US troops withdrawn completely from Afghanistan

Mith the withdrawal of its last soldiers from Kabul airport, the US ended its military operation in Afghanistan after almost 20 years. “I am here to announce the completion of our withdrawal from Afghanistan,” said US General Kenneth McKenzie, who heads US Centcom Central Command, on a video line with journalists in the Pentagon on Monday. This also ends the military mission to evacuate Americans, allies and Afghans seeking protection. The last US military aircraft took off from Kabul airport one minute before midnight (local time). The US ambassador left the country with the last C-17 aircraft. The diplomatic mission to allow people to leave Afghanistan is ongoing.

According to the White House on Monday, the US and its allies on the evacuation mission have brought around 116,700 people to safety since August 14. There are still tens of thousands of people in Afghanistan who want to flee the Taliban – most of them are Afghans.

The militant Islamist Taliban have hailed the withdrawal of US troops from Afghanistan as historic. The high-ranking Taliban member Anas Hakkani wrote on Monday evening German time on Twitter: “We are writing history again. The 20-year US and NATO occupation of Afghanistan ended this evening. God is great. ”He was very happy to see these historic moments after 20 years of jihad, of the sacrifices and hardships of which he was proud.

The Taliban spokesman Sabiullah Mujahid wrote on Twitter that the last US soldier left Kabul airport at around midnight Afghan time and that the country had now achieved complete independence. “The sky is quiet,” wrote a reporter for the New York Times on Twitter. He could hear and see what shots of joy by the Taliban were.

West increases pressure on Taliban

The USA and the Western partners have repeatedly emphasized that there should be the possibility of bringing people to safety even after the end of the mission. On Monday, the UN Security Council increased the pressure on the militant Islamist Taliban in Afghanistan to uphold human rights and allow those wishing to leave the country unhindered to pass. The most powerful UN body has rarely passed a resolution to this effect.

US President Joe Biden announced in April that all US soldiers would be unconditionally withdrawn from Afghanistan by September 11th at the latest. The date marks the 20th anniversary of the September 11, 2001 attacks that sparked the US-led military operation in Afghanistan. As a result, NATO also announced that it would end its international mission. In July, Biden moved the full withdrawal date to August 31.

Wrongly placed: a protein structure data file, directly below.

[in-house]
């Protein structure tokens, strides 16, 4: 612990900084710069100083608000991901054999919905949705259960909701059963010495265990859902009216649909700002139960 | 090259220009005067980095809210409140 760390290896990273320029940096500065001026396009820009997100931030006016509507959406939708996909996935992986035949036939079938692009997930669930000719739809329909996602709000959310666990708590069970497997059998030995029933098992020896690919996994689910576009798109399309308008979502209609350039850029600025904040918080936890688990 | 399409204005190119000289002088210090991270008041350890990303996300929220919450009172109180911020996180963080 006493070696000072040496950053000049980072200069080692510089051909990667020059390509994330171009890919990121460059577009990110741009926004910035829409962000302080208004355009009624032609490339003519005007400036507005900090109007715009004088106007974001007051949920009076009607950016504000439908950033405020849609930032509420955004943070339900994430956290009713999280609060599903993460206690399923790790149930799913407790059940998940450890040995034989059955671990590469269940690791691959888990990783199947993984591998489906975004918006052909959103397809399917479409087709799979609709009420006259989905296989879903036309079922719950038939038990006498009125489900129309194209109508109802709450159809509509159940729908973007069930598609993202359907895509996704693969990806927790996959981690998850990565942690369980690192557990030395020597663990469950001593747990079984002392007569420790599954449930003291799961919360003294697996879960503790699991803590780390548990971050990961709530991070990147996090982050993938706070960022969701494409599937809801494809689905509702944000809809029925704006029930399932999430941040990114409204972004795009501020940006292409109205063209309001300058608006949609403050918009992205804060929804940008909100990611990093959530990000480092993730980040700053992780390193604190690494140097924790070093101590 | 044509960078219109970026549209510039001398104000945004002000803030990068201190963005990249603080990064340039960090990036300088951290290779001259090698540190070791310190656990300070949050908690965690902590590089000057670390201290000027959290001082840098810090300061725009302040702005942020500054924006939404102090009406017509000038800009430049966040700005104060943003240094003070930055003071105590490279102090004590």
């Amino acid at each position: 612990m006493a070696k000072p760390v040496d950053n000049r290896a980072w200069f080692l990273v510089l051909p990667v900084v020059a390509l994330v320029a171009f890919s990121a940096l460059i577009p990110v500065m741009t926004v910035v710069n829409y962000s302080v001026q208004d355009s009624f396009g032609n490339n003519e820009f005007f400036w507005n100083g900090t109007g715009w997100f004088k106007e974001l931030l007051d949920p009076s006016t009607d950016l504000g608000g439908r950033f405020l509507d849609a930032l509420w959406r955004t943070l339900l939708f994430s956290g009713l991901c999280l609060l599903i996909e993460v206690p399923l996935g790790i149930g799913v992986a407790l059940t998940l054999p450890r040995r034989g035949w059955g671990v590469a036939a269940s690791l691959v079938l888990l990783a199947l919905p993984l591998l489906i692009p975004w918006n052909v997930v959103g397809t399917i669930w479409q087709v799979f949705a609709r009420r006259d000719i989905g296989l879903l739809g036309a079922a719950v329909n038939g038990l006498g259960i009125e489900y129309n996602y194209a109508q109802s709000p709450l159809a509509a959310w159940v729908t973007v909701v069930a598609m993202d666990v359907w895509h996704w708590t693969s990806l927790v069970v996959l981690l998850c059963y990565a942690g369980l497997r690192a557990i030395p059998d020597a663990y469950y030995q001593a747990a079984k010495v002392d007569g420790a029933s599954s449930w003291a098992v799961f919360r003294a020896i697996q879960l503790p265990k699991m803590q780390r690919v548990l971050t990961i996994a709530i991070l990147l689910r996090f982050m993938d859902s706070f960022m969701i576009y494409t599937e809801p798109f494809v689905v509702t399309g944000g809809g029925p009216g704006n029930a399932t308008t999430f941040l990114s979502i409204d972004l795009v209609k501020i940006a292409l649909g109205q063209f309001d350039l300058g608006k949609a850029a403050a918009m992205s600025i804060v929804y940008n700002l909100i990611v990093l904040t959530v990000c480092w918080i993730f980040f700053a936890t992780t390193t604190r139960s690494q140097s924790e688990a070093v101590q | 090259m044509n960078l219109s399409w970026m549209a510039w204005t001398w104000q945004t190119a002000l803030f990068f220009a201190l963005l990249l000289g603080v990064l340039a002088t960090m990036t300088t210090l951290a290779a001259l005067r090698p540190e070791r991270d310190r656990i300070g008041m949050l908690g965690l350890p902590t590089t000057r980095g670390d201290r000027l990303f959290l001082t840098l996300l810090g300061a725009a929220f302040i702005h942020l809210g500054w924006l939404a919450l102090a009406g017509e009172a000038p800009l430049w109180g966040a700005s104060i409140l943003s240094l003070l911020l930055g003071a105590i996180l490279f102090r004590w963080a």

After Biden’s announcement, the Taliban’s triumphant advance accelerated, the militant Islamists took over one provincial capital after another – the Afghan security forces often offered little or no resistance. On August 15, Afghan President Ashraf Ghani fled abroad, the Taliban marched into the Afghan capital Kabul without a fight and occupied the presidential palace. The US embassy was closed and the diplomats fled to the airport.

The airport in Kabul remained under the control of US troops even after the Taliban came to power. The US flew in 5,000 additional soldiers to secure the evacuations. US commanders coordinated with the Taliban. Dozens of Afghans and 13 US soldiers were killed in an attack by the terrorist militia Islamic State (IS) last Thursday in front of the airport. ISIS and the Taliban are enemies with one another.

On Monday, IS again attacked Kabul airport. According to the US government, five rockets were fired in the direction of the airport. Major General William Taylor said three landed outside the site and one was blocked by a missile defense system at the airport. Another rocket struck within the airport area without endangering people or the evacuation mission.

Lost Taliban leader is said to be back in Afghanistan

The offshoot of IS, which is active in Afghanistan, claimed the missile attack for itself. “Soldiers of the caliphate” attacked the airport with six Katyusha rockets, IS-Khorasan, as ISIS calls itself in Afghanistan and Pakistan, announced on Monday on the “Naschir News” platform.

At least ten civilians are said to have been killed in a US air strike in Kabul on Sunday. The local TV broadcaster ToloNews reported that there were children among the dead, citing residents. The US government did not rule out civilian victims on Monday. “We are not in a position to deny that now,” said Defense Department spokesman John Kirby. This will be investigated further and the results disclosed. The US military announced on Sunday that the operation had successfully averted an “immediate threat” to Kabul airport from the terrorists.

According to the Taliban, the Taliban leader Haibatullah Achundsada, who has not been seen for years, is in Afghanistan. His whereabouts were unknown for years. Achundsada is currently holding talks in Kandahar, said Taliban spokesman Sabiullah Mujahid in an interview with the state news agency Anadolu in Turkey on Sunday evening. The Islamists are currently holding talks about the future government of the country.

According to the World Health Organization (WHO), the first delivery of medical supplies since the Taliban came to power has arrived in the city of Mazar-i-Sharif in the north of the country. An airplane made available by the Pakistani government with 12.5 tons of medicines and medical relief supplies from the WHO is the first of a total of three planned aid deliveries.


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